Cryptolocker Ransomware: What You Need To Know

A new threat is doing the rounds on the internet called Cryptolocker Ransomware. It is spread via email attachments.

Please spend the time to read all of this email as the information contained is for your benefit.

This Ransomware is particularly nasty because infected users are in danger of losing their personal files forever. Even their backups can be destroyed.



How it works

If a user who receives the Ransonware in their email (an attachment), runs the attachment, they could harm their system.

Their personal files are encrypted with the only way to decrypt them is to pay a ransom of $300.

Let me repeat, even your backups can be destroyed.


What you need to do

Luckily we haven’t had a customer infected yet and lose their files but this threat is rapidly spreading throughout the USA and will soon be prominent here in Australia.

Please do the following:

1) Don’t open ANY email attachments received in your email no matter who they are from. Delete any that are random, unexpected or suspicious.

2) If you think the file is genuine, instead, save the attachment to your desktop. Right click the attachment in your email to access the save option.

3) Now minimise your email application, locate the file you just saved on the desktop, then right click the file and choose “Scan with Managed Antivirus”

4) Don’t install any pirated software or download illegal music and movies as the threat can be hidden inside.



What is Warringah IT doing to help stop this?

1) Firstly, we are letting you know about this particularly nasty threat.

2) For those of you on our Managed Services system, we have been busy pushing out updates to your computers.

3) We have told computers to restart to allow updates to complete correctly. IF you have noticed messages about your IT support has initiated a restart, don’t be alarmed, that it us.

4) We have increased the scope of time and frequency of quick scans and full scans on your computers.

Why are they doing this?

Simple answer. Money. There are scams everywhere in today’s life. This is just another one.

What else can you do?


1) Check your anti-virus.

For customers with our Managed Services system, in the system tray (near the clock) right click the blue (or green if its running a scan) icon called Managed Antivirus, then choose Open Managed Antivirus.

Now check the updates section to make sure it says “Current”. If it doesn’t say Current you can ask it to perform an update.

2) Patch your applications
. Open your web browser and go to www.ninite.com
Ninite is a tremendously useful utility to automatically update your applications.

Once you are at the website you will see a list of applications that you can install on your computer.

Choose the following:

Web Browsers – Chrome, Firefox
Messaging – Skype
Media – iTunes, QuickTime
Runtimes – Java, .NET, Silverlight, Air, Shockwave
Documents – Reader, Foxit Reader, CutePDF
Security – Malwarebytes
Developer Tools – FileZilla, Notepad++, WinSCP, PuTTY
Other – Google Earth
Compression – Z-Zip

Click Get Installer. Save the file to your desktop. Now close every open program on your computer. Go to your desktop, locate the file you just downloaded, double click it to start the update process.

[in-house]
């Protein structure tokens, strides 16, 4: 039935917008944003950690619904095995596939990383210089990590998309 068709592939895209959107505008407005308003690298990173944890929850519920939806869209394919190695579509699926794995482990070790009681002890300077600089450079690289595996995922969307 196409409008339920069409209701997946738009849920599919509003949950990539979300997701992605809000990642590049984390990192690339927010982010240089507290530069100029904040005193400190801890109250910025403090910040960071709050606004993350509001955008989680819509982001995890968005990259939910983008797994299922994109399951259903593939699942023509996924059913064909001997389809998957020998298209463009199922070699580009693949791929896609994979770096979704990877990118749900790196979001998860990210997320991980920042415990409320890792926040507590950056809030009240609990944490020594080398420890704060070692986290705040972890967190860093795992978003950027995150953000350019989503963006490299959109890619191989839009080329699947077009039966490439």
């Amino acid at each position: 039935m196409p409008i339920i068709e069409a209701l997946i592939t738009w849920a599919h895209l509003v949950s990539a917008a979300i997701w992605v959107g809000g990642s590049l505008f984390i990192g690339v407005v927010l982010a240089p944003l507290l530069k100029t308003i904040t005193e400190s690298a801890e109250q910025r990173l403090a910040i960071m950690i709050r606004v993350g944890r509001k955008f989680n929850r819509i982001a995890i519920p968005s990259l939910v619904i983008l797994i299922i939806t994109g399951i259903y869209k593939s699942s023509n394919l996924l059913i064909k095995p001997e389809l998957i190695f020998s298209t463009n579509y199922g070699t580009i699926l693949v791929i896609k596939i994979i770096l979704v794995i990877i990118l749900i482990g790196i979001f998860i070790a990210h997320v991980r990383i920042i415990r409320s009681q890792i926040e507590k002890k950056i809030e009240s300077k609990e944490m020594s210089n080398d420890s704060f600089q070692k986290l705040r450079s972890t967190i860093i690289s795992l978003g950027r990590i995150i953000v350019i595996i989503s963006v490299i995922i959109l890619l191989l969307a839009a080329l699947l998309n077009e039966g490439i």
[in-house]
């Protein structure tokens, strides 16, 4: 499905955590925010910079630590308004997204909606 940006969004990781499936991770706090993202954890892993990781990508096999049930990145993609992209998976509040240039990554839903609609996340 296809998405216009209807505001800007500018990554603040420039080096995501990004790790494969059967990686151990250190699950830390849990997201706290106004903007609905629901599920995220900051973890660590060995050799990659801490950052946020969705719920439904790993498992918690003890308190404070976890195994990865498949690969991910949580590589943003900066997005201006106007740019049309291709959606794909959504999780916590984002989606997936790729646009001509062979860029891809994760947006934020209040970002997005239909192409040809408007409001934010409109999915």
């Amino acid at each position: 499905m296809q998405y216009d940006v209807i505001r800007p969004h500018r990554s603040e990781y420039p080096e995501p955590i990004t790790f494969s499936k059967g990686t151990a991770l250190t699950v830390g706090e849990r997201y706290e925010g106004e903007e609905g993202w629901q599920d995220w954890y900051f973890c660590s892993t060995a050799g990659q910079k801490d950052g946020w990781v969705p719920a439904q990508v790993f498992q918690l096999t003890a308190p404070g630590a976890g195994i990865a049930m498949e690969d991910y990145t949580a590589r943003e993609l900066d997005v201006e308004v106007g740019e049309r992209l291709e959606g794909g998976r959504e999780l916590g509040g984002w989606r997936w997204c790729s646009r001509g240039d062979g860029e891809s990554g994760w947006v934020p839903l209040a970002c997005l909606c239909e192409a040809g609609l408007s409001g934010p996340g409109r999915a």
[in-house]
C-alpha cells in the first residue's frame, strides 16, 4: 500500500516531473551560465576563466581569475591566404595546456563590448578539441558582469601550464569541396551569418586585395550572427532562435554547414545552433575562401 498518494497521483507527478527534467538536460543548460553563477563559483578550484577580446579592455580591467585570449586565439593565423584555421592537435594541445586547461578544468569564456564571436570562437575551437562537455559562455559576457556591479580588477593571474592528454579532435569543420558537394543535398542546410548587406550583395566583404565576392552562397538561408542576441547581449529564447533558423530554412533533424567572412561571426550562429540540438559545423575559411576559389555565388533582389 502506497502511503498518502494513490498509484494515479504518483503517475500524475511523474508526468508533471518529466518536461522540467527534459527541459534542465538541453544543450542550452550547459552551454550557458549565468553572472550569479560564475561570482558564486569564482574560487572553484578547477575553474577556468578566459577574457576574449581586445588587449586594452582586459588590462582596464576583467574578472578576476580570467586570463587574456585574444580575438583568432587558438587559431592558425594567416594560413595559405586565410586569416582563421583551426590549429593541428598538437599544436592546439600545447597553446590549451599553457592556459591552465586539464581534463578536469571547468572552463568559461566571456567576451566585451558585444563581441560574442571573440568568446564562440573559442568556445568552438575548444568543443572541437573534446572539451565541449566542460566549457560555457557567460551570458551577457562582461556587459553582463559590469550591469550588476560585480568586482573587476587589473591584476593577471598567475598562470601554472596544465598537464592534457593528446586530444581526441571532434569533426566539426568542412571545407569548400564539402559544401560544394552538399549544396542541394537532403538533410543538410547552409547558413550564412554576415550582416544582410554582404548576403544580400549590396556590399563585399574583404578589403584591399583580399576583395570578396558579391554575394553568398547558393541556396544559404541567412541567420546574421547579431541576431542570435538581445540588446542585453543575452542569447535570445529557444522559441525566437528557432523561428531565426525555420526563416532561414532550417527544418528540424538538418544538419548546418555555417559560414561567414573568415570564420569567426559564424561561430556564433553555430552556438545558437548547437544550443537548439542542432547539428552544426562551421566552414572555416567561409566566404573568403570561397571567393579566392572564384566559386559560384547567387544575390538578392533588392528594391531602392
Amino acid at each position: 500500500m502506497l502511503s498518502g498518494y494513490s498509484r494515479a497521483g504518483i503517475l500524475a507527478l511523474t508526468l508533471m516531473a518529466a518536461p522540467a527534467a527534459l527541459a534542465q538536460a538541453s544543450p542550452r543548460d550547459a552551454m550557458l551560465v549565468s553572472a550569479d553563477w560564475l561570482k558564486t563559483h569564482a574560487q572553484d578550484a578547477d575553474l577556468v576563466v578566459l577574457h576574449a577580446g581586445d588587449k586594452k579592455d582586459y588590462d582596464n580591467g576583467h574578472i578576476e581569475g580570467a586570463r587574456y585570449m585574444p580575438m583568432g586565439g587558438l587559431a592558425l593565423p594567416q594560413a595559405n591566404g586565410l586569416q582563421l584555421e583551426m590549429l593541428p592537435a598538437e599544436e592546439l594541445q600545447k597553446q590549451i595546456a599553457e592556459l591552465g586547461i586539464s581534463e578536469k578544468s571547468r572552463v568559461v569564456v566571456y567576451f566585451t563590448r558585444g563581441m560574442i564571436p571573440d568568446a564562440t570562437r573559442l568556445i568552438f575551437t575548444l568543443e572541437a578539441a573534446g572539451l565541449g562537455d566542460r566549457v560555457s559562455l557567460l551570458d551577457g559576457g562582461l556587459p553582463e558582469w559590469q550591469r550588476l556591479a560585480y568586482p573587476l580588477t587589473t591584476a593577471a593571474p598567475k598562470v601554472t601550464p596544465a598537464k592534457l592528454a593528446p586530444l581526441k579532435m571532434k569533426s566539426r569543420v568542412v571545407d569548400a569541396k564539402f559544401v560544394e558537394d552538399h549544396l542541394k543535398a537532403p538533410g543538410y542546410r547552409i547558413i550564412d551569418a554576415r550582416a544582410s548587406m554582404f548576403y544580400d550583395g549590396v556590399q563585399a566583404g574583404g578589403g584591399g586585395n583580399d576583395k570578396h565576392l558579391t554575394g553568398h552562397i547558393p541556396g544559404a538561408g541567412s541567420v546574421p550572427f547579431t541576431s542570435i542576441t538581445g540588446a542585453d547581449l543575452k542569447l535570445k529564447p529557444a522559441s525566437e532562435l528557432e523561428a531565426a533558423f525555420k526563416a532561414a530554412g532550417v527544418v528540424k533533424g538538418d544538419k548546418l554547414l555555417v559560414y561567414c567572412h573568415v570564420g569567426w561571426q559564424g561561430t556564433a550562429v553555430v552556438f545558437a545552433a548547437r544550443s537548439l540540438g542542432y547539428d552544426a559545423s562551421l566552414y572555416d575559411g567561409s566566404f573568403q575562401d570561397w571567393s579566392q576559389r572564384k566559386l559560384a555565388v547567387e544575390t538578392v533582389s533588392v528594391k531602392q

Sit back and let it get to work.

3) Learn about the file system.

By default, your computer doesn’t display file extensions. Virus writers know this. So they quite simply name the file “attachment.PDF.EXE” but on your computer it simply displays as “attachment.PDF” (hiding the EXE)

This may give you the false confidence that the file is OK to open.

Zip files are another method they use to get people to infect their computers. Firstly, you receive an email with an attachment with a name like attachment.ZIP. A users double clicks this file which opens the program used to extract files from inside the ZIP file.
I
nside the ZIP file is another file like “attachment.PDF.EXE” but on your computer it simply displays as “attachment.PDF” (hiding the EXE)

This may give you the false confidence that the file is OK to open.

EXE files are dangerous. EXE means executable, meaning when you click on it, it executes commands on your computer.

4) Unhide file extensions.


This is an important step. By just doing this step below it will go a long way to stopping you from running something you shouldn’t.

When we setup computer we like to show file extensions. This helps educate users to understand more about their computer and file extensions.

To show file name extensions in Windows Explorer, follow these steps:


For Windows Vista, Windows 7

Start Windows Explorer, you can do this by opening up any folder.
Click Organize.
Click Folder and search options.
Click the View tab.
Scroll down until you notice Hide extensions for known file types, un-check this line by clicking the check box.
Click OK

For Windows XP

Start Windows Explorer, you can do this by opening up any folder.
Click Tools, and then click Folder Options.
Scroll down and then click Folder and search options.
Click the View tab.
Scroll down until you notice Hide extensions for known file types, un-check this line by clicking the check box.
Click OK

What to do if you get this Ransomware?

Turn off your computer straight away.
Don’t try to solve it yourself as you will allow the threat to run and encrypt your files.
Don’t pay the ransom.
Don’t ignore it, it will not go away. It will encrypt your files, AND your backup meaning little chance of getting any of your personal files back.

This entry was posted in General. Bookmark the permalink.